Tech Answers is back! Didja miss me? This time I've got something special for you. Now, I've sampled a veritable cavalcade of different smartphones over the years, from the Treo, to the Blackberry, to the iPhone, and, most lately, the Android. There I landed, and—for the foreseeable future—there I stay. The Treo is long dead (bye-bye!), Blackberry is a dead man walking (so sad), the iPhone's one-time supremacy in the smartphone market is faded (but not gone!), and Windows Phone? Please (no). Android is flourishing when other smartphone platforms are stagnating for one simple reason: it is free and open source. Developers and individuals can do whatever they please with it. You can go to the Android project's site and download the source code for the world's most powerful mobile OS right now for no charge. It is that openness and its benefits that I'm going to ramble about in this post.
Yes, there is a connection between the upcoming Fredericksburg Welsh Poetry Contest, the library, and your personal ancestors. Although it seems a tad far-fetched, it really is easy to see how the library can connect you to anything and anyone. Here’s how this connection works: since the library is a community center and encourages local groups to keep us informed as to their upcoming public events, we discovered that the Welsh Society of Fredericksburg is sponsoring a poetry contest as part of their upcoming annual festival this September 21. The deadline for entries is September 1.
Jennifer Strange is The Last Dragonslayer, but just yesterday she was your ordinary foundling girl, helping to run a magical business in which wizards specialize in plumbing, speedy organ delivery, and getting cats down from trees. As you can see, magic is no longer held in as high regard as it used to be. Oh, and they just lost the organ delivery contract.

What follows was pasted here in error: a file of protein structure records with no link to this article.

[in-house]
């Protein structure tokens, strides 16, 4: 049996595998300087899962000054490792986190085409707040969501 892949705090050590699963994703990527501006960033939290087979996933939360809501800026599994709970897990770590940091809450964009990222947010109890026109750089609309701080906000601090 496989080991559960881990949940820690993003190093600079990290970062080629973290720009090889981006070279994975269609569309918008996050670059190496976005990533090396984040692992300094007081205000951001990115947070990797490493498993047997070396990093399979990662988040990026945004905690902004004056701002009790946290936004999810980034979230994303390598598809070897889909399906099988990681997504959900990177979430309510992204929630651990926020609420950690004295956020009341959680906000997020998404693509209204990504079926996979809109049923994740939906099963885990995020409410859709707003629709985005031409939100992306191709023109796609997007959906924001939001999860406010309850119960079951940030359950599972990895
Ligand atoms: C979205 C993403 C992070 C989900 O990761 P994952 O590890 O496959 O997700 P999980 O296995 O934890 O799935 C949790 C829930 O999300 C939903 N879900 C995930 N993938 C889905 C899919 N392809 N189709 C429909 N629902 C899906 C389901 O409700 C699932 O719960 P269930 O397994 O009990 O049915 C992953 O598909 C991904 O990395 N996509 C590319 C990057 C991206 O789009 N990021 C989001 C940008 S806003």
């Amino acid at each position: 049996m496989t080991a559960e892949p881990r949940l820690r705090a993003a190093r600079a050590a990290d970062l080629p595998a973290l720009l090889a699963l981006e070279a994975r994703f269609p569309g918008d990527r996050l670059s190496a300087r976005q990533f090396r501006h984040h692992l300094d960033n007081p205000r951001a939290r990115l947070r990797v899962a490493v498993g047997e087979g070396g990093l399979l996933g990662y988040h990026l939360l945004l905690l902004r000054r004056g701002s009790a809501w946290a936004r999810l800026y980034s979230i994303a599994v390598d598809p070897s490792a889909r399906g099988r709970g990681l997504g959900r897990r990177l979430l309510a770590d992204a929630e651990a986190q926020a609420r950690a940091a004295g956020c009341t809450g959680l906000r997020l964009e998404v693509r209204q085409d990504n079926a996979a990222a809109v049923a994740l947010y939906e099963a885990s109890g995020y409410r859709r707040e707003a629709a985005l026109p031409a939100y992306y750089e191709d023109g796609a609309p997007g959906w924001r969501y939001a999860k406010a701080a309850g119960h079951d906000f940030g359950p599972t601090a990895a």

Are you a Gmail user? Did you wake up a week or two ago to find that your new messages were now being automatically organized by Gmail into tabs of different, pre-determined categories? And, did you think, like me, that they were really ugly, stupid, and unnecessary? Here’s a quick tip on how to rid yourself of them!
Here's how Gmail looks now with its category tabs:
The iPhone’s simplicity is one of the key reasons it has been such a success. Pick it up and use it, no muss, no fuss. Sadly, that simplicity comes at the expense of customizability. Aside from changing your wallpaper and creating folders, the iPhone doesn’t really offer much in the way of “pimpin’ it out.” Android to the rescue! If there’s one way that Android shines over iPhone, it’s that you can make it look pretty much however you’d like, thanks to its open platform nature. The easiest way to accomplish this is by using different launchers. A launcher is the “desktop” user interface of your Android phone. Changing and customizing launchers can help you be more productive and provide an aesthetic better suited to your tastes. The following are my favorite launchers.